As we already know from earlier this year, Gal Gadot makes a great Wonder Woman and gives the character a lot of heart through her committed performance. Gadot is just as good this time around, and I love the relationship that the film creates between Diana and Bruce that was hinted at during the final scene of Wonder Woman. There is some real raw emotion coming from each of them especially after an argument that occurs about midway through the film. The scenes where Diana fights are just as bad ass as they were in the Wonder Woman stand-alone film, however, let’s be honest, nothing will top her springing into action during that no man’s land scene. It is still to this day one of the most memorable scenes of the year.

Ben Affleck is on par now with Michael Keaton as the best version of the Dark Knight. Affleck gives Bruce Wayne some emotional weight, and we see him struggling with his shortcomings. I like how Affleck how plays this role, not only as Batman but as Bruce Wayne. He knows he doesn’t have superpowers compared to the others. I love the line where Barry Allen asks him about his powers and Bruce responds with “I’m rich.”

Jason Momoa is an excellent choice for Aquaman, and I’m so curious to see what James Wan does to develop his character. You can tell that out of all the members of the Justice League that Aquaman’s backstory wasn’t as fleshed out, but there is a good reason for that since his stand-alone film is next in line. I do think the film is an excellent setup for that film and gives the audience a bit of early insight into Aquaman’s world and personality. The film also gives us a tiny glimpse at some of the other characters from his world including Amber Heard’s Mera.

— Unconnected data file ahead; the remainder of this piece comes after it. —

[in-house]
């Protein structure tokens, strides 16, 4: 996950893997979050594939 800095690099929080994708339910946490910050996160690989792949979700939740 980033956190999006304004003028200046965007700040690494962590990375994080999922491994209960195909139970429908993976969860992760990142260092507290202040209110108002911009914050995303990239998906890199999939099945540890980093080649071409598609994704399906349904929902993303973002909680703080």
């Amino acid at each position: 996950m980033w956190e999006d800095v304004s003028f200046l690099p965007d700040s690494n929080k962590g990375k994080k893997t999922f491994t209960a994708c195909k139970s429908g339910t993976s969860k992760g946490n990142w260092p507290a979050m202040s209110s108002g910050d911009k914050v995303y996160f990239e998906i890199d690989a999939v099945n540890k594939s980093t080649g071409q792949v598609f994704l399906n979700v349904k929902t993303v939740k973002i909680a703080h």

Ray Fisher as Cyborg is an interesting character and one that I will openly admit that I don’t know much about even though I was obsessed with Batman throughout most of my childhood. I feel like Cyborg’s stand-alone film is going to be very different from the rest of the DCEU films because there seems to be a lot going on with his character and how he became Cyborg. This film hints at various aspects of Victor Stone’s life, but you can tell there is a lot more to it then what is said in this film. How Diana learns about Victor makes for a solid introduction to the character and one that peaked my interest quite a bit.

Henry Cavill, in my opinion, has always made a spectacular Clark Kent/Superman and his appearance in Justice League only continues to confirm my viewpoint. Ever since Christopher Reeves, I felt like everyone has tried to do their own thing with Superman, but I never felt like it was as good. While it is nearly impossible to capture the magic that Reeves brought to the role, I think Cavill comes close. He fits the bill look wise and knows how to play the character. He isn’t in the film as much as the others for obvious reasons, but he gets some great moments including a scene where he and The Flash join forces.

This leads me to the character of the Flash. Ezra Miller nails it, and I’m sorry Wonder Woman, but he steals the show whenever he’s on-screen. Miller has this natural energy and excitement to him. You can tell he was truly honored to be cast as the Flash and brings that enthusiasm to the role. He’s awkwardly funny and has great facial expressions that reminded me of ones that comedic greats like Jim Carrey and Steve Carell often make. He is the Flash, and after seeing him in this role, I get why they cast him for the part. He adds a childlike sense of humor to a mix of characters that are all very different from one another. Arthur Curry might be a sarcastic smart ass, but Barry Allen is this nerdy, awkward guy who has the brains to back up his fears. The Flash fits perfectly into this group and will more than likely be the fan favorite of the film. I can safely say that after seeing Ezra Miller in this role, I want that Flash movie right now!